Well! After many false warnings about moving a workbench two whole blocks, from my wife's uncle's place to mine (I've uncovered an e-mail from me to him (11/29/09), anticipating "three to four weeks"!) I **finally** did it!
Did it this recent Sunday, June 12th, after church -- with the help of my next-door brother-in-law, the scrap metal hoarder (in symbiotic contrast to my wood hoarding).
According to my wife's uncle (who apprenticed as a carpenter in his youth [he's now in his 70s], but worked most of his life as a construction supervisor) :The bench was under the grandparents house at Carl St Thompson Estate (Buranda). Great-Grandpa G. used it for general cabinet/carpentry work. He probably made the cedar sideboard we have here in our dining room on it.
When he died my Dad moved some of his stuff down here on the farm at Gumdale into one of the unused chicken houses. This was c. 1947/8.
I rescued it from the termites c. 1964.
I put a MDF board top on it around 1970 and previously used it to make all of the doors and windows on our house on it. Also our four poster bed. Plus lotsa other stuff I forget.
SO you had better to make GOOD use of it. Maybe keep warm in winter. Should burn well!!!!
So, it's somewhere around 100-120 years old -- **and** "family" (her uncle's paternal grandfather -- so, my wife's great-grandfather's). That's WAY cool!!! :)
Although I'm not a blood relative, my wife's uncle knows that I'm the most into woodworking than anyone else of my generation (i.e., his daughter or her partner; my wife; her sibs or their partners). So, a few years after I moved to Australia, he offered it to me: I just needed a good place to put it. My woodshop was built a year or two ago: then it was just a matter of lining up a weekend where I was free, my brother-in-law was free, the uncle was free, **and** it wasn't raining. And, **finally**...!!!
The uncle restores old cars -- so for him, this was just one of three large, flat surfaces to place things "in progress". After the brother-in-law and I moved this workbench out of the way, we replaced it with spare workbench that had been under the eaves behind the house for a decade or so. Then we balanced the workbench on a dolly and walked down the street (literally -- luckily, no traffic!), across my front yard, and then carried it from my carport to my workshop. A little heavy -- but not horrible.
Some snapshots, followed by relevant commentary, are below. As typical, click on the photo to enlarge it.
Here's a general shot of the workbench, including a "sleeve" (don't know the correct term) for the sliding arm(?) of the leg vice. (Leg vice! Neat-o!)
(Upon reflection: technically, I don't think it's a leg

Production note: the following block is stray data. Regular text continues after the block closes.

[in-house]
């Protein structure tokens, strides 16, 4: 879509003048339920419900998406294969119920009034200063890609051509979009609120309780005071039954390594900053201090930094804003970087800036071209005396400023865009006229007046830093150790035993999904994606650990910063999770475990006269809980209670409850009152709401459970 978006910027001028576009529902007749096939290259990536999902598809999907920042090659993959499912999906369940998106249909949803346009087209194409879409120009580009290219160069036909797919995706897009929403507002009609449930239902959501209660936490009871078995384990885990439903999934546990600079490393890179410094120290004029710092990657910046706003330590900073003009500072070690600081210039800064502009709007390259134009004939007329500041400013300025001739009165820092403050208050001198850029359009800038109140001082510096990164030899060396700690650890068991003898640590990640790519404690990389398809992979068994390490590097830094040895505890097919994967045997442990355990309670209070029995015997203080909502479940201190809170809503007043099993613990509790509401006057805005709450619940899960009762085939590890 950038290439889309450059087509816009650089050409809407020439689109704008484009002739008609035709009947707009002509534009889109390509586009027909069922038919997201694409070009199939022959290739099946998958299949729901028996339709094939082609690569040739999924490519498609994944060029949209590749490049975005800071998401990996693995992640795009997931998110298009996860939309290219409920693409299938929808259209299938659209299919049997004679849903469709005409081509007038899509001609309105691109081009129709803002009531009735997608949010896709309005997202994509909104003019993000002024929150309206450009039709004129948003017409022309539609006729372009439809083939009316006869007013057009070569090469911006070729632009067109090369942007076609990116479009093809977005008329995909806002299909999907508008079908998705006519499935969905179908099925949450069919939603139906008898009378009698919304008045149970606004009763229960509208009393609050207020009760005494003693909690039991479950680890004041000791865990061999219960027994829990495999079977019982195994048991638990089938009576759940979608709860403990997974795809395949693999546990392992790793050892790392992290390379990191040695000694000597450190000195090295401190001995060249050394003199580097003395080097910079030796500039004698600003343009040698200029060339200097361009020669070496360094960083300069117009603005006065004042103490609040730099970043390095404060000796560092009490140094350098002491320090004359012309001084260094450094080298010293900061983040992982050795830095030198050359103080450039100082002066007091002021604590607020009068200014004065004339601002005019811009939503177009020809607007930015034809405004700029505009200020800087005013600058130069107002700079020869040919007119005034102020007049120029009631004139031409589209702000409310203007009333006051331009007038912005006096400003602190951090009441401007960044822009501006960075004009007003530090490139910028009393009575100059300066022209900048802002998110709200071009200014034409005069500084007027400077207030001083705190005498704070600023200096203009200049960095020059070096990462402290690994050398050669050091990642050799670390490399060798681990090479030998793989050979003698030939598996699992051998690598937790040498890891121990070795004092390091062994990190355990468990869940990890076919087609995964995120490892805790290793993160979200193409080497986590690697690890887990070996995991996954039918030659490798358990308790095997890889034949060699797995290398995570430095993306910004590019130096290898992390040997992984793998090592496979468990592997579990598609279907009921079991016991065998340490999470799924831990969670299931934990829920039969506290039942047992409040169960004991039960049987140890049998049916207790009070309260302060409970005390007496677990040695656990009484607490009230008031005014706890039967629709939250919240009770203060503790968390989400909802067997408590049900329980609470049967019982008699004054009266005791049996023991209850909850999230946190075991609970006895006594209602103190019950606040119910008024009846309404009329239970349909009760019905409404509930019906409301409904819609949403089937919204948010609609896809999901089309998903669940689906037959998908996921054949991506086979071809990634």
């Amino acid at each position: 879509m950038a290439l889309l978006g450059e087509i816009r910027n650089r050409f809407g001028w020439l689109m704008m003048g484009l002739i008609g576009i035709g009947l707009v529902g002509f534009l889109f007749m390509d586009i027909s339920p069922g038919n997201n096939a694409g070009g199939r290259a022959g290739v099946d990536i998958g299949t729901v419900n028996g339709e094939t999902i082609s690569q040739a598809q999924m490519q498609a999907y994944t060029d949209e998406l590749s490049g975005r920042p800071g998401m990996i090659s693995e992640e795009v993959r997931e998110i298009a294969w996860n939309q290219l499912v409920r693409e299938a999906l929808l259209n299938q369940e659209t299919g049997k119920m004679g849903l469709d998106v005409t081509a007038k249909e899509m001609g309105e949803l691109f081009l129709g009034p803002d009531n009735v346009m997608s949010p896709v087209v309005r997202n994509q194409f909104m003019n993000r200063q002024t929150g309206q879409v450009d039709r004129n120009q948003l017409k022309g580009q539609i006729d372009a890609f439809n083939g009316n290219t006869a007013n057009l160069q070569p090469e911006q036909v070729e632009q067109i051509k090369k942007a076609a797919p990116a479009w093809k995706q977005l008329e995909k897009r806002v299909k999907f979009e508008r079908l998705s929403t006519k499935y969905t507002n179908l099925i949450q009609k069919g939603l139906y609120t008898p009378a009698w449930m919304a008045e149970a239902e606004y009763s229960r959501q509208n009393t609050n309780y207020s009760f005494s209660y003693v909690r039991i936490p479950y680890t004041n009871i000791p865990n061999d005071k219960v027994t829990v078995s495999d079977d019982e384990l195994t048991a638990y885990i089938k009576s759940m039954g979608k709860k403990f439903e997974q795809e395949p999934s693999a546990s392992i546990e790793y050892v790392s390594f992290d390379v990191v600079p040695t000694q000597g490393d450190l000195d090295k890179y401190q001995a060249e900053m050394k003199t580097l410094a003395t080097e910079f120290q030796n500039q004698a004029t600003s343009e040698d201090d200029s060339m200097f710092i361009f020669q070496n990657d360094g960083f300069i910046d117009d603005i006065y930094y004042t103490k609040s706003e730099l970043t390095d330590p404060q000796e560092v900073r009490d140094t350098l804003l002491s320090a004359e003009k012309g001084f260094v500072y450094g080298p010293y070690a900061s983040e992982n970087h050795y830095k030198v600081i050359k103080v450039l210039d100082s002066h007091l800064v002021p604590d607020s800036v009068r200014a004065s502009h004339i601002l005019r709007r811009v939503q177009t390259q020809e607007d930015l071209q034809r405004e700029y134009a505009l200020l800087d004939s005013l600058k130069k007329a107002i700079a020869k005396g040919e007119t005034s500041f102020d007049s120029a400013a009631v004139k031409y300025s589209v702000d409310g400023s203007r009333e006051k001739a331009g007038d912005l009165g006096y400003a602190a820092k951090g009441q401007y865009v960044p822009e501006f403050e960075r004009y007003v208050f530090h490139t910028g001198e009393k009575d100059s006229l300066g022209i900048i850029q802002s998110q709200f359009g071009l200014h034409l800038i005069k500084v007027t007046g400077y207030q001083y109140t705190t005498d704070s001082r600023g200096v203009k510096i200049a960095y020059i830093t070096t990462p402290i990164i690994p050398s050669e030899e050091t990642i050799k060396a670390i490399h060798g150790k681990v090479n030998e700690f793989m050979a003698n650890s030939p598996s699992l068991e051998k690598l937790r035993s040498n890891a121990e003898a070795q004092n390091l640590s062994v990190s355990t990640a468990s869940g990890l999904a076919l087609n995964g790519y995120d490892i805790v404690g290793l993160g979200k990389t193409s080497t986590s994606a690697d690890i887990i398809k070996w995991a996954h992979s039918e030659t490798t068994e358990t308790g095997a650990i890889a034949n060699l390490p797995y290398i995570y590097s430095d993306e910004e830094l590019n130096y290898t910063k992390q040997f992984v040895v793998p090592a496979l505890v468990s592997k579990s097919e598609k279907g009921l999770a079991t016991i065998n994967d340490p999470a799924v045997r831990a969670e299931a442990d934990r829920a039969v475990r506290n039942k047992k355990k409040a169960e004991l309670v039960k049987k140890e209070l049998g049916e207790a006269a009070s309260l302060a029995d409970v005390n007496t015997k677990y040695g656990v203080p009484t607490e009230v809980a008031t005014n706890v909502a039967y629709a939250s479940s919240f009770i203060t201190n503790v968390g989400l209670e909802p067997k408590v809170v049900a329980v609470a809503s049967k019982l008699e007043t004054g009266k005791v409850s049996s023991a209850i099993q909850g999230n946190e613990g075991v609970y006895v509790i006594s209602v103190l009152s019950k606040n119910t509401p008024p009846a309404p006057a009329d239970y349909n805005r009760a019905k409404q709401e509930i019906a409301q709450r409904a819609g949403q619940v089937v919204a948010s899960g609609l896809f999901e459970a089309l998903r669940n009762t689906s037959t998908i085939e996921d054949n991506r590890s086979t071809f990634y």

vice, as it's not mounted into the leg, and doesn't hold the workpiece against the leg. Just FYI.)
Note that my workshop area is fairly long and narrow. That's fine with me.
A lot of leg vices use a removable pin the the bottom sliding bar to keep it open: the bottom gap is supposed to be about the same width as the object being held in the top. Instead of a pin, I have three blocks of wood of differing thicknesses that I mix and match to create the right gap.
Check out the span of the leg vice! 9.25" (24cm). Yowza! That's **huge**!!!
One quirk of the workbench is that the uncle actually worked at the "back" of the workbench. One implication is that there's a "mystery hole" near the back (his "front"). I'll have to ask him what it's for.
Another implication of the front-versus-back conversion is that the MDF sheeting that he added is tidier at **his** front (which was the original "back"). So, when I'm using it in the original orientation (in order to use the vice), the added sheeting doesn't quite line up. Still functional, though.
Here's a closer shot of the left-hand end. You can see the MDF top, with the original top underneath, with the ragged ends. Sometime here I'll take off the MDF top, and probably add two to four inches of additional wood on top. That might involve taking an inch or two off the legs -- but that's o.k., as the ends of the legs (not shown) are a little ragged.
Note also that there's a very thin sheet of material over the original wooden apron (the vertical wood), which faces the vice. At some point, I'll remove that as well. I'll probably replace it with some half-inch planks of wood.
A closer view of the raggedy ends of the original top.
Here's a shot of the underneath the workbench -- just to give you a sense of the structure. The bottom-most horizontal, closest to the viewer, is a drawer runner: you can see its partner farther back in the picture. At some point I'll probably add a drawer there.
Here you can see the "borer" holes. The insects are supposedly long gone -- but I'll putty them up, just the same. If no new holes appear, then good. If new holes appear: bad.
Here's the tip of my thumb indicating the overhang of the MDF top over the vice area. Ideally, the benchtop is flush with the apron (the side of the workbench), so that you can clamp things between the vice face and the apron. The overhang messes this up. (Makes sense, though: the uncle used the other side of the workbench -- and didn't use this vice.)
Here's the early stages of my sawing away the overhang. Left an ugly edge -- but I didn't want to take the time to make it pretty. Besides, the whole MDF top will get removed, eventually.
Within about a half hour of putting the workbench in position, I was already using it! I'm in the process of puttying up the decorative grooves in a pair of old speaker boxes, prior to painting them with glow-in-the-dark paint. **Much** nicer to have a waist-high work surface, rather than working with them on the floor! And, much safer than doing things on the kitchen counter (and hoping to heck I don't screw up and damage the countertop!).
The workbench is a work in progress, to be sure. But, I'm honoured to have it.
Labels: family, woodworking, workbench